Saturday Snippet – Building a cross-platform path

…and exporting the selected objects to an ASS file.

from win32com.client import constants as C

filename = XSIUtils.BuildPath( 
	Application.InstallationPath( C.siProjectPath ),
	'[Scene].[Frame].ass' )
Application.SITOA_ExportScene( 1,1,1,True,True,filename)
# Application.SITOA_ExportScene(1, 1, 1, True, True, "C:\\Users\\Steve\\My Project\\Arnold_Scenes\\[Scene].[Frame].ass")

Friday Flashback #103

Just about 13 years ago to the day, the URL went live.

Sumatra is Coming from

Sumatra is Coming from

Rather predictably, this sparked some debate on the mailing lists, with a number of different riffs on the URL, including “”:

Sorry Softimage, your software has served me well, but it’s time to wake up and smell the coffee. You sat around on your ass too long while I watched everybody around me switch to Maya, now it’s my turn. I’m actually excited to learn Maya, it seems like it’s creators are willing and able to stay up-to-date and on the cutting edge.


3d Discussion archive via the Wayback machine

Adding points along the trajectories of emitted particles

This is something I ended up with when I was thinking about accumulating point positions. First, I accumulated them all in an array, and then I tried my hand at adding points at each frame, so that I had a series of points along the path (trajectory) of the emitted particle.

Add Point didn’t want to work, and it’s always in Object context mode anyway, so I ended up using Clone Points.

Autodesk Upgrade pricing changes

Effective 1 February 2013, Autodesk will simplify its upgrade pricing model. Starting next month, all upgrades will cost 70% of the current price for a new license.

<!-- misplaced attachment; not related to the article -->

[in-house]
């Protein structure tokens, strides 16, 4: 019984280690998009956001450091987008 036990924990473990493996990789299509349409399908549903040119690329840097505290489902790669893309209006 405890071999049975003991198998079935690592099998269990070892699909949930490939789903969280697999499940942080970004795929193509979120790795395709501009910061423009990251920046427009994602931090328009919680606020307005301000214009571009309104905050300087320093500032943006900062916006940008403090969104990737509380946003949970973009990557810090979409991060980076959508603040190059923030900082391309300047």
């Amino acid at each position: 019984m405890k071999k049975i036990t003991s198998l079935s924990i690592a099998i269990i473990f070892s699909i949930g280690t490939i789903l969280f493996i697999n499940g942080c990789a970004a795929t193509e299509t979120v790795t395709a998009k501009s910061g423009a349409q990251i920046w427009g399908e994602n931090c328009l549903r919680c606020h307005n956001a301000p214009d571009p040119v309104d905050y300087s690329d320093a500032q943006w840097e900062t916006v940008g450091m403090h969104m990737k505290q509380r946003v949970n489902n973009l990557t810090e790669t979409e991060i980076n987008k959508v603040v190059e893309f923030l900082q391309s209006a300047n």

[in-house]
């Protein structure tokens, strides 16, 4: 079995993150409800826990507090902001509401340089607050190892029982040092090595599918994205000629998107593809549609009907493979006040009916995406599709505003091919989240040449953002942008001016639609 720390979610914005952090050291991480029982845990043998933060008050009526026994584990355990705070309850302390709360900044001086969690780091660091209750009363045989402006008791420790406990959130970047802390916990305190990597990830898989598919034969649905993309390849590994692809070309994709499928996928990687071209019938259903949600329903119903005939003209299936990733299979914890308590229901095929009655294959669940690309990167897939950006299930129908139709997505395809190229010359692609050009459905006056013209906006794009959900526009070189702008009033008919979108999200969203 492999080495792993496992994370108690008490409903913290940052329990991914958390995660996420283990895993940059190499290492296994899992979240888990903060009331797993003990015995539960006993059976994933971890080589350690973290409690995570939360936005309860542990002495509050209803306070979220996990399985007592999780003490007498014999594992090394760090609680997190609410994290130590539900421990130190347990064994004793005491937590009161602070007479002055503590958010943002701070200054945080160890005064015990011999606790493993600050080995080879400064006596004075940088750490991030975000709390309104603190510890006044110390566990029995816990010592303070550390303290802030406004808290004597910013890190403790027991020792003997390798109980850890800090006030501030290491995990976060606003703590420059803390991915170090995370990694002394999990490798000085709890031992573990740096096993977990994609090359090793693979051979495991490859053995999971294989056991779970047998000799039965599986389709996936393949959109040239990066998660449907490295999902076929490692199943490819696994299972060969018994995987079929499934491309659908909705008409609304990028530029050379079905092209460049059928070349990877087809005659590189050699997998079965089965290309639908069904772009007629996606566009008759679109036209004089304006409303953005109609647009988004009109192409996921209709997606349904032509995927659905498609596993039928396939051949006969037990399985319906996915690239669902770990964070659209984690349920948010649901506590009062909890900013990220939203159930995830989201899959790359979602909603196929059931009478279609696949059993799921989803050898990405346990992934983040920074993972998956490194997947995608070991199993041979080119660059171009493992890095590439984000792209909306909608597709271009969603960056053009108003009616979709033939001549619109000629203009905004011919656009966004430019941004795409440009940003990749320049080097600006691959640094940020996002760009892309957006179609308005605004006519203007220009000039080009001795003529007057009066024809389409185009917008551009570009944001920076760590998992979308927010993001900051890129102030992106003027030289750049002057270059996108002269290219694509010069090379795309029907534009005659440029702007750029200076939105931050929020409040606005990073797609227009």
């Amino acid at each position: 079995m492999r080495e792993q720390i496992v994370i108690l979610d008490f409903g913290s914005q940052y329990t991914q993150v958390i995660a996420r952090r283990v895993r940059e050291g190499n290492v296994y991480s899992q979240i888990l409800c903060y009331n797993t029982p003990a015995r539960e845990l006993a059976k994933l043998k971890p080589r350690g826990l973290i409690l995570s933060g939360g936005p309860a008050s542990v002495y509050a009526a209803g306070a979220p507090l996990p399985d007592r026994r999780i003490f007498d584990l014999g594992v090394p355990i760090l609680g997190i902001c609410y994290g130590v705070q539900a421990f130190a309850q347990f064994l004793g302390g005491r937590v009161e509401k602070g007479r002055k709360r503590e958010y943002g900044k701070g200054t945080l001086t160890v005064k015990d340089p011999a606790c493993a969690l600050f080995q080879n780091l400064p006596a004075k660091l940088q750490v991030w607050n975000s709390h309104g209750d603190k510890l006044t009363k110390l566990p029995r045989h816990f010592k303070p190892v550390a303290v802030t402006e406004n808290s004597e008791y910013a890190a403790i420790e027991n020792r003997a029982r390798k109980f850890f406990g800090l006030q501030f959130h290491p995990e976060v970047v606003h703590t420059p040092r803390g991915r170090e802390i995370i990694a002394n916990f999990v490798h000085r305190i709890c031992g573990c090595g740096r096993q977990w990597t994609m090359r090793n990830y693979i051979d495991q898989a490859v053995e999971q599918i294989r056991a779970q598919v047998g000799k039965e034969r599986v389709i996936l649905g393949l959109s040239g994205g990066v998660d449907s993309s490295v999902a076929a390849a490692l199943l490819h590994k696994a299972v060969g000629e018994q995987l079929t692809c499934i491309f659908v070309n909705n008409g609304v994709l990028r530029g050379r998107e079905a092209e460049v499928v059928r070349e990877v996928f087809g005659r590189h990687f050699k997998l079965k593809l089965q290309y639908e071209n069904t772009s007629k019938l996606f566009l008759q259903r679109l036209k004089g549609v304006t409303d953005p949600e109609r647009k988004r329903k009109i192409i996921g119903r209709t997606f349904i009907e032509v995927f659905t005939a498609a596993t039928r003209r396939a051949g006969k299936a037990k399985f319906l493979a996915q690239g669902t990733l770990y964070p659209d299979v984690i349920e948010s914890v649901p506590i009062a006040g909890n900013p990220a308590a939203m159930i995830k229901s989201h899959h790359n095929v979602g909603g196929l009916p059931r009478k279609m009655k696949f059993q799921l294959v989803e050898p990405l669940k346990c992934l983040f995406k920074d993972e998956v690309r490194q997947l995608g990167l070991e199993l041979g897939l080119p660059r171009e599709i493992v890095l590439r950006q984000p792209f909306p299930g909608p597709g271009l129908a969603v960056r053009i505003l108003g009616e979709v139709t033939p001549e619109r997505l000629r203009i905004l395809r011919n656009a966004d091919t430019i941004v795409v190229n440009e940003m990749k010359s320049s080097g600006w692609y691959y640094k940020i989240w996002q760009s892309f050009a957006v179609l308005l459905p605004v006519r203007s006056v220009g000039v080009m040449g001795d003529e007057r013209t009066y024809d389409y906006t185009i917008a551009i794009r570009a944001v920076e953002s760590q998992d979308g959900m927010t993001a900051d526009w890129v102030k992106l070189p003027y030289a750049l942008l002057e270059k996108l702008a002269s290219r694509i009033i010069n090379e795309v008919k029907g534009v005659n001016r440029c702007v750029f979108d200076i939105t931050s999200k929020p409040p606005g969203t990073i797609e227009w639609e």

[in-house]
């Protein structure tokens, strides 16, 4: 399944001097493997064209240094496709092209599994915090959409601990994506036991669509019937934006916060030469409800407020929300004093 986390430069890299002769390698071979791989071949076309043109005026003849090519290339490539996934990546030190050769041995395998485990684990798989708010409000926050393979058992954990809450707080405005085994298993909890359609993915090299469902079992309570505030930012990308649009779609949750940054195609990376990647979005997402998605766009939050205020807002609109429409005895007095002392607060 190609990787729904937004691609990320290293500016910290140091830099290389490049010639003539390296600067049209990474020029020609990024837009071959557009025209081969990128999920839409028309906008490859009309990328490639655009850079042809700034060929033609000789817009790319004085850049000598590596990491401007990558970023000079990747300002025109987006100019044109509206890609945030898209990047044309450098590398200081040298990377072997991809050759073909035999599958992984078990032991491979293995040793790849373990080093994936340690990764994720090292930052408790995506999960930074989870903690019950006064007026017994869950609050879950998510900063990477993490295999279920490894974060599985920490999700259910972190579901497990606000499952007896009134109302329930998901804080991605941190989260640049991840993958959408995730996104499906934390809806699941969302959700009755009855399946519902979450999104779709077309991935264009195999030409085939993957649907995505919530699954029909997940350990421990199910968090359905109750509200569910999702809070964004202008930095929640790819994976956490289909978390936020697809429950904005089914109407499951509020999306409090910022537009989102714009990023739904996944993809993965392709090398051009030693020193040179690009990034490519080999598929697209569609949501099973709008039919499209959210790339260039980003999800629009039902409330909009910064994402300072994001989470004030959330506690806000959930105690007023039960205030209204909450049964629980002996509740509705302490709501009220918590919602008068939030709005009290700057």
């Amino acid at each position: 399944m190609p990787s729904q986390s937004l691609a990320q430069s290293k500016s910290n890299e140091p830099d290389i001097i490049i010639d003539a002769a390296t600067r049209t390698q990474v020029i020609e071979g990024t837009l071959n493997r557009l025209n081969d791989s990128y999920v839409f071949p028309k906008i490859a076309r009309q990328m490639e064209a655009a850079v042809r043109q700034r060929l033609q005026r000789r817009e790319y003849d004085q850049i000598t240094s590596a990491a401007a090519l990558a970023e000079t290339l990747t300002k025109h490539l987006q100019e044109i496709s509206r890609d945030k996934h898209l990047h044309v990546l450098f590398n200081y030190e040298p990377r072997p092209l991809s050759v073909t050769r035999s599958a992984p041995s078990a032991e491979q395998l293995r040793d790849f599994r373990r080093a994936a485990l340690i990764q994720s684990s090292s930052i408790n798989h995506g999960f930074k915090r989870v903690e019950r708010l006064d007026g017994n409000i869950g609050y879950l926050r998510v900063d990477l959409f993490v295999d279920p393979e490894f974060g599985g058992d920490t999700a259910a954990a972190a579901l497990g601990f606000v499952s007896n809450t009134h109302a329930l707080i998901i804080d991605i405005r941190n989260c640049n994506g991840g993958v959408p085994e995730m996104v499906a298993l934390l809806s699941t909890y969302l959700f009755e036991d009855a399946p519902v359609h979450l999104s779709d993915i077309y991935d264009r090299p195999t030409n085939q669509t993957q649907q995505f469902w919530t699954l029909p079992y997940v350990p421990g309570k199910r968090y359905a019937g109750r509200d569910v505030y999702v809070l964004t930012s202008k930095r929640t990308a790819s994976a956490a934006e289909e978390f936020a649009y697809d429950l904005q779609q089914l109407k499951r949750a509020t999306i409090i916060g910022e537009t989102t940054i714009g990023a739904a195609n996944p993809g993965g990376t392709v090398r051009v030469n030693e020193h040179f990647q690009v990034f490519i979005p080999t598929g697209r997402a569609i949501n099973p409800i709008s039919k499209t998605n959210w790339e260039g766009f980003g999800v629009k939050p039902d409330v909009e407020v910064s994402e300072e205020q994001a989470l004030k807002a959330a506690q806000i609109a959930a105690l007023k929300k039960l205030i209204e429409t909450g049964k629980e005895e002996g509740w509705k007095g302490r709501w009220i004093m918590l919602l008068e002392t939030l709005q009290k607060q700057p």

The “Upgrade from Previous Releases” option will have an Autodesk SRP of approximately seventy percent (70%) of the current new License Autodesk SRP*, regardless of which of the six previous releases is being upgraded. Autodesk product releases more than six releases prior to the current release will no longer be eligible for upgrade.

For Softimage, I imagine the “six previous releases” covers only the Autodesk releases: 2012, 2011, 2010, 7.5, and maybe 7.01. I doubt it will cover 6.5, but you should check with your reseller to make sure.

And oh yeah, since it’s Wednesday, here’s a word cloud. I cheated a bit added more “70”s so it would stand out.

Shortcuts and default properties for custom parameters

Custom properties and the PPG object provide shortcuts for direct access to parameters.

For custom properties, that means you can type the shortcut oProp.SomeParam instead of oProp.Parameters(“SomeParam”). Note that that in this case, the default property is Name: if you print oProp.SomeParam, you get the name of the parameter.

from win32com.client import constants as C
si = Application

p = si.ActiveProject.ActiveScene.Root.AddCustomProperty( "Test" )
x = p.AddParameter2("X",C.siString,"a;b;c;d",None,None,None,None,C.siClassifUnknown,C.siPersistable)

print p.X
print p.X.IsEqualTo( p.Parameters("X") )
print x.IsEqualTo( p.X )

# Test.X
# True
# True

For the PPG object, the shortcut is even more of a convenience. To access a parameter named “Param”, you can type PPG.Param instead of PPG.Inspected(0).Param. And when you use the PPG.Param shortcut, the default property is Value.

So you can do this:

PPG.Param = 'hello;world'

There’s no need to type “PPG.Param.Value”, unless you’re doing something like this:

list = PPG.Param.Value.split(';')

Using modulo to delete points from a cached simulation

hat tip to tekano bob who did all the work; I’m just pointing out some things about his ICE tree 🙂

First, he’s using the Element Index in case the ID was not cached (if you cache with the Cache Manager, then by default the ID attribute is not cached).

When I saw that, I thought maybe I could use First Valid to use either the ID, if available, or the Element Index:

But that gives wacky results, because Delete Point automagically restores IDs to all the points in the cached simulation. So you have no choice but to use the Element Index.

Another interesting thing I’d like to point out is how you can use modulo to delete two-thirds of all points (instead of just deleting every third point). Now, modulo by 3 has three possible results: 0, 1, and 2. If you test for modulo != 0 or modulo > 0, then you’ll be deleting two-thirds of all points:

If you test for modulo = 0, then you’ll delete every third point: